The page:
Bake the meringues for approximately one hour, or until the mushrooms are firm enough that they can be lifted from the baking sheet without sticking. Rotate the baking sheets from top to bottom and front to back (about three quarters of the way through) to ensure even baking.

Remove from oven and with a small sharp knife, make a small hole in the middle of the underside of each mushroom cap. Using the small pastry bag fitted with the 1/l6 inch tip, pipe a little bit of meringue in the hole and gently press the top of the stem into the hole.

Place the mushrooms, caps down, on a parchment lined baking sheet and return to oven for about 15 - 30 minutes, or until the mushroom are dry. Remove from oven and lightly dust the tops of the mushrooms with cocoa powder. Use a small pastry or paint brush to smudge the cocoa powder, if desired.

Store in an airtight container for several weeks.

Makes about 24 - 30 mushrooms (depending on size)

Saturday, December 13, 2014

Homemade Mint Marshmallows

I had a bit of a caramel-making mishap in my holiday baking spree weekend this year. It's not that much of a surprise, as caramel is my nemesis. But then I had to figure out something to make for the people who couldn't have gluten or didn't like molasses (the rest of the recipes I was making were gingerbread themed.)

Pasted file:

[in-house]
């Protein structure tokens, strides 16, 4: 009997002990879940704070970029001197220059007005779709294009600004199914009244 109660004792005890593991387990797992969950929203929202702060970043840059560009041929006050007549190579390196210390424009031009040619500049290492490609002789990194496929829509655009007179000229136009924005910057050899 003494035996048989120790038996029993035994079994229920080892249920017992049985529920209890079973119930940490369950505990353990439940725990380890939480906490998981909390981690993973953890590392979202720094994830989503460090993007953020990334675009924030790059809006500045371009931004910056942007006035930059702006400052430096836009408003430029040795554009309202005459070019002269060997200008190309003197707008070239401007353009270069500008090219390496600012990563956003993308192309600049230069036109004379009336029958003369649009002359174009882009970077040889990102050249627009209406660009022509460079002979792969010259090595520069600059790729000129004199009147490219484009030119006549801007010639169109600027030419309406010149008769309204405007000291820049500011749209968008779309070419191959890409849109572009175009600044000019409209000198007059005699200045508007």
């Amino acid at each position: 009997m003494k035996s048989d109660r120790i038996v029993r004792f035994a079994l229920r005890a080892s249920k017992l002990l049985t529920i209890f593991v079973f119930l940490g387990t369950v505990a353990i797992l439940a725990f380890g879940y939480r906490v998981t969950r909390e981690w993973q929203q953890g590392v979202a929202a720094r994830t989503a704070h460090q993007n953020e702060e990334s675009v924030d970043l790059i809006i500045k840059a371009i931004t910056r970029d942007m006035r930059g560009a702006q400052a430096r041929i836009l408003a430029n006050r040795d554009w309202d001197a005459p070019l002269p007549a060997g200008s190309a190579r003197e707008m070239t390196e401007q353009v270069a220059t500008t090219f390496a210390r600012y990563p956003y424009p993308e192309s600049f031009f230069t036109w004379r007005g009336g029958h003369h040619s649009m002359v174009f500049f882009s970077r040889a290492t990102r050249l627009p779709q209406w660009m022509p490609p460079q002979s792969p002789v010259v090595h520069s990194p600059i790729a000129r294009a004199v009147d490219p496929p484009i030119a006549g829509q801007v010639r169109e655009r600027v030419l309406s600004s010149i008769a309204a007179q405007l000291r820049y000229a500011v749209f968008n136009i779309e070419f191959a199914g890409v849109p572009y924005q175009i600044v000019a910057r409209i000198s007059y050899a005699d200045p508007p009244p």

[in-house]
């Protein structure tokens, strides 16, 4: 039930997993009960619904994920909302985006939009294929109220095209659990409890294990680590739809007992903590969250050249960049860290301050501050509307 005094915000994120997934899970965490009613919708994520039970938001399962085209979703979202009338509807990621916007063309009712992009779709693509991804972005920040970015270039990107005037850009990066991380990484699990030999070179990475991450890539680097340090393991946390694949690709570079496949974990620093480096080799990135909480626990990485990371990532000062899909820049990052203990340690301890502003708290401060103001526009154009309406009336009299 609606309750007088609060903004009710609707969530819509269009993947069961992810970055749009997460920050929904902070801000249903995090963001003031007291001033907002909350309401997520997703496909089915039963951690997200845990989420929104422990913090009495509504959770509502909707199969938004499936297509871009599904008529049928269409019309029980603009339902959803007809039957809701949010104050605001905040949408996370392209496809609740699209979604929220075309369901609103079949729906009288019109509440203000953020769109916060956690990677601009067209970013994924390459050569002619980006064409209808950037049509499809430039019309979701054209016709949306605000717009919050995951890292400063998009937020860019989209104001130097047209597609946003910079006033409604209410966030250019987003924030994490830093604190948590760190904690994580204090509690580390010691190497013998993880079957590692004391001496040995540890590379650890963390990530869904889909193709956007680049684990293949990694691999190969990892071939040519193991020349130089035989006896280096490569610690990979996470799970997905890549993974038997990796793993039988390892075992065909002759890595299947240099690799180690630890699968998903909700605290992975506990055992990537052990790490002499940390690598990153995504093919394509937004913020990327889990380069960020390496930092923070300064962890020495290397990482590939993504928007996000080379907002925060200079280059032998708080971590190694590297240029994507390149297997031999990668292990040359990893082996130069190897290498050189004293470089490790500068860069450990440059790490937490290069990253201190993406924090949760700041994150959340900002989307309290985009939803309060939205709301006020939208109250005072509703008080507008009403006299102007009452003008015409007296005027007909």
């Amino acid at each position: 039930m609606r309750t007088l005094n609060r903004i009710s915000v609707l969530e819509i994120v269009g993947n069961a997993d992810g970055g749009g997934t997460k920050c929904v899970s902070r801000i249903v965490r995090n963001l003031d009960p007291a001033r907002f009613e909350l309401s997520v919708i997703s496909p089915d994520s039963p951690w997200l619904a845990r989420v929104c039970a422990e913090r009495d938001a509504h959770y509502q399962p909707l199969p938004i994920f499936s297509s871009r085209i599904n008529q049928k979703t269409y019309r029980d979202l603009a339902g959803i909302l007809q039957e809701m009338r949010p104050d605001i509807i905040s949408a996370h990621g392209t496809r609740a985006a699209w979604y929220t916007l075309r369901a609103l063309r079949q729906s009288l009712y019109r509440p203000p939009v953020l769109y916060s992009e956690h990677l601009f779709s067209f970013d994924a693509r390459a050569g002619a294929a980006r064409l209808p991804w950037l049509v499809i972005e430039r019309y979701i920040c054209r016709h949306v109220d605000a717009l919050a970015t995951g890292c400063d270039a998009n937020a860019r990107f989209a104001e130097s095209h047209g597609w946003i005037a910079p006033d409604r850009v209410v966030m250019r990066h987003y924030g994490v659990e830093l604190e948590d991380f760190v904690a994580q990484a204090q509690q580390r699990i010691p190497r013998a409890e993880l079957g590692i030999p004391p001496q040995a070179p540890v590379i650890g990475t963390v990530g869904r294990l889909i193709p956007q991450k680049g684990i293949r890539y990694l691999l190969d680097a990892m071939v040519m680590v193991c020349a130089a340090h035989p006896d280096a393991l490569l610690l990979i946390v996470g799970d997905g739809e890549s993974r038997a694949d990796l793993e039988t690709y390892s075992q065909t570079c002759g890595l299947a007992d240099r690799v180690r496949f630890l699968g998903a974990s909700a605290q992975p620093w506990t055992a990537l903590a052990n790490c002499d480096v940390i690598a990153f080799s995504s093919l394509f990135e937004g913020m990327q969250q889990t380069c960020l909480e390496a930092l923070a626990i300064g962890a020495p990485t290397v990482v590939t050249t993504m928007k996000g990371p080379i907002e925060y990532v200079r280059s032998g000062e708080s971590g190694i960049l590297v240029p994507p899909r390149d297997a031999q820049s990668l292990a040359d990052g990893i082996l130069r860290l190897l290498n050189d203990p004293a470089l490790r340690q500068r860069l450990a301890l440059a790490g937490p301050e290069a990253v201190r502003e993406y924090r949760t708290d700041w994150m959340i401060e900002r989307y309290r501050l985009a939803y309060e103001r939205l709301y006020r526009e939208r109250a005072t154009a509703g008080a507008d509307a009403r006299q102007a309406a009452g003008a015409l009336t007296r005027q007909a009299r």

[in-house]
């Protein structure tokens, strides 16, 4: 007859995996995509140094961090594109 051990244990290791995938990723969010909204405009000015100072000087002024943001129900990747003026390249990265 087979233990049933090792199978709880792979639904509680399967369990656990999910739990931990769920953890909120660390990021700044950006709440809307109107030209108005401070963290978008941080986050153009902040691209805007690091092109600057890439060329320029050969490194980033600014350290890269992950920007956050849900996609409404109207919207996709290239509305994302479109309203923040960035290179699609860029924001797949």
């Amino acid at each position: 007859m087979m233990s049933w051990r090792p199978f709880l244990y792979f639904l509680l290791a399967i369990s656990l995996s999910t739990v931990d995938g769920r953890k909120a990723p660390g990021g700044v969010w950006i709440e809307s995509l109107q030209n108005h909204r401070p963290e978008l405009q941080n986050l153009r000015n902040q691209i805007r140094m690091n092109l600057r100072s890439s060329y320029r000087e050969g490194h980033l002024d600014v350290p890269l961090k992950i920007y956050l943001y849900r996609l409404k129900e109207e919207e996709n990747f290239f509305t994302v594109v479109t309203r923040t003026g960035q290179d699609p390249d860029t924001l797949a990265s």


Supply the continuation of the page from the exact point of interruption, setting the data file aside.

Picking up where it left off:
I have had my eye on this marshmallow recipe since I saw this beautiful book last year, and decided to make the mint variety.  I made them slightly green but I think next time would do red/pink and sprinkle in some crushed candy canes for increased visual appeal. The green along with the spongy alien texture was slightly off putting but they were still delicious!  This recipe is so easy! I gave all of what this pan made away but I was tempted to squirrel it all away for a cocoa krispies rice krispie treat with the mint marshmallows!

I will be making these again!

Butter's Famous Marshmallows Recipe, mint variety
from the Butter Baked Goods, which I reviewed in January

Serves: 64 1x1-inch marshmallows
  • 1 cup water
  • 3 envelopes unflavored gelatin
  • 2 cups granulated sugar
  • 1⁄2 cup light corn syrup
  • 1⁄2 teaspoon salt
  • 2 tablespoons pure vanilla
  • 1 tsp peppermint extract
  • a few drops green or red food coloring 
  • Generous amount of icing sugar to coat the marshmallows, about 2 cups
  1. You will need: 1 (9- × 9-inch) baking pan, buttered
  2. In a stand mixer fitted with a whisk attachment, pour in 1⁄2 cup of the water and sprinkle with the gelatin.  Set aside to allow the gelatin to soak in.
  3. In a medium saucepan over high heat, add the sugar, corn syrup, salt and remaining 1⁄2 cup of water.  Bring to a rolling boil and continue to boil for 1 minute. Remove from the heat.
  4. Turn the mixer to low and mix the gelatin once or twice to combine it with the water.  Slowly add the hot sugar mixture, pouring it gently down the side of the bowl, and continue to mix on low.